In addition, pancreatic disease impacts the body’s ability to absorb fat-soluble vitamins. Toledano recommends patients get their vitamin levels checked and then supplement what is needed, either in prescribed “repletion doses” or over-the-counter vitamins, depending on your levels and your practitioner’s recommendation.
Many pancreatic patients need to replenish electrolytes due to chronic diarrhea. This is initially addressed through diet with foods high in potassium and magnesium, and then rehydration drinks like Gatorade or Pedialyte. If a patient’s potassium or magnesium levels are very low, an additional supplement may be added.
Exercise and mindfulness make a difference
When it comes to a holistic approach to health care for pancreatic patients, Toledano says, “Mental health is everything.” Living with pancreatic disease can be uncomfortable, isolating, and stressful; finding opportunities for self-care, mindfulness, and gentle movement can help.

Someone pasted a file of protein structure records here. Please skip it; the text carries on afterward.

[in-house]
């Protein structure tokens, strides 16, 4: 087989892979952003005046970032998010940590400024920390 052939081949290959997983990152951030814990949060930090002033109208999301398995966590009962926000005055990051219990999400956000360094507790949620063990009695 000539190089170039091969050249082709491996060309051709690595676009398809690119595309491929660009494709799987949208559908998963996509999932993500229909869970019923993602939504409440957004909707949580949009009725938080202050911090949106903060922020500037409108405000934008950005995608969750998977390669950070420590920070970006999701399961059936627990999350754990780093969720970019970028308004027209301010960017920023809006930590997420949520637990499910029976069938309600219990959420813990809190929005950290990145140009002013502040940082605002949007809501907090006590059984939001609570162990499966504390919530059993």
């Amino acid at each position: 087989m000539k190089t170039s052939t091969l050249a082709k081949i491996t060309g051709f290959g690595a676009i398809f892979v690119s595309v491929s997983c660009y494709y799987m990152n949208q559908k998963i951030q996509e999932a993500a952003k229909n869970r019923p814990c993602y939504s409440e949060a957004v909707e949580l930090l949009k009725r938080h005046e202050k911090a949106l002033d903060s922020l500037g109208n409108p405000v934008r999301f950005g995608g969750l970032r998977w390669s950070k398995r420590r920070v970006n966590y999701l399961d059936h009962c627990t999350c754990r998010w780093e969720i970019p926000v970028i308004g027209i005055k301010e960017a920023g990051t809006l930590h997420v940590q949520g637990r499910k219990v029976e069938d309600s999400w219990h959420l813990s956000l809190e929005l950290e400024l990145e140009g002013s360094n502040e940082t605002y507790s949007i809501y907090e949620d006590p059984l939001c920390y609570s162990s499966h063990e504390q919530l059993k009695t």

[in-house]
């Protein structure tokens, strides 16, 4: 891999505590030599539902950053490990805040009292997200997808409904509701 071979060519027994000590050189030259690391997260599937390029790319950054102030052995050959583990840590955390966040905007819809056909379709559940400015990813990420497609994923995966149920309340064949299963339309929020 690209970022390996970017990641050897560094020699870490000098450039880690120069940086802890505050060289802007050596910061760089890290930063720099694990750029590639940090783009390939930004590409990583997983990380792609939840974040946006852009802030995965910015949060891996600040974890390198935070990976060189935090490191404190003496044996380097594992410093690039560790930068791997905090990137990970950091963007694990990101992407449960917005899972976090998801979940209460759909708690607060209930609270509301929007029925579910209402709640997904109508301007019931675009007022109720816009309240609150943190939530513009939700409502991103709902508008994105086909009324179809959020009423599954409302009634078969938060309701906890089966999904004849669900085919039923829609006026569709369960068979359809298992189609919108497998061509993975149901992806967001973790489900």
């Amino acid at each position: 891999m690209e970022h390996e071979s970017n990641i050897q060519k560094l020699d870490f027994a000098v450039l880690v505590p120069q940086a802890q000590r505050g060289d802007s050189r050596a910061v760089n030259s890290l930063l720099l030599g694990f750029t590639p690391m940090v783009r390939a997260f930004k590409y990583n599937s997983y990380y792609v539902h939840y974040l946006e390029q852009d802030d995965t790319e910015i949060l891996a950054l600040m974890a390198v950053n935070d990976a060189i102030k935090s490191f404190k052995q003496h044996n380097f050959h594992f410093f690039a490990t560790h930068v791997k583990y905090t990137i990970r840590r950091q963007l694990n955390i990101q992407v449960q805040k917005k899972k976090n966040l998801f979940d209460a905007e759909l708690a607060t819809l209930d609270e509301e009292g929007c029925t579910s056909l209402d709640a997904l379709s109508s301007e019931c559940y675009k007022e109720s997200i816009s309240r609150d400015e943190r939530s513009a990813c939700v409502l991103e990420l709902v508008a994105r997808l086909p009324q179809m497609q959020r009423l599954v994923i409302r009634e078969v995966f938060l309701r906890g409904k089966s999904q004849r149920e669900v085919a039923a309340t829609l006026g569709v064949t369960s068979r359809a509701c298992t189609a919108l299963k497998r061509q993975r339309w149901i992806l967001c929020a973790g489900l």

For pancreatic cancer patients in particular, Toledano explains, “there’s a lot of research around the benefits of exercise.” It helps with physical health, mental health, increasing energy, and improving sleep. She recommends low-impact exercise like yoga, stretching, and short walks, and says to start slow: “Put on your favorite podcast...and go for a little walk, or walk for two of your favorite songs.”
Make the most of every bite
Above all, Toledano stresses the importance of “making the most of every bite of food.” For patients with reduced appetite and gastrointestinal distress, nutrient-dense foods—high in calories, fat, and protein—can go a long way even in smaller amounts. “If you’re not that hungry,” she suggests, “instead of having applesauce, have a full-fat Greek yogurt.” If yogurt doesn’t sound good, work with your nutritionist to find nutrient-dense foods that you find palatable.
“Food is a very personal decision for people,” Toledano says. “Especially for pancreas patients, [their diagnosis] is completely out of their control. But the one thing they can control is the food they put into their mouth.” A pancreatic nutritionist can help identify the overlap between what you want to eat based on personal and cultural preferences, and what you can eat to maximize nutrition and minimize discomfort.
- The National Pancreas Foundation Nutrition Advice & Recipes
- The Pancreatic Action Network ‒ Diet and Nutrition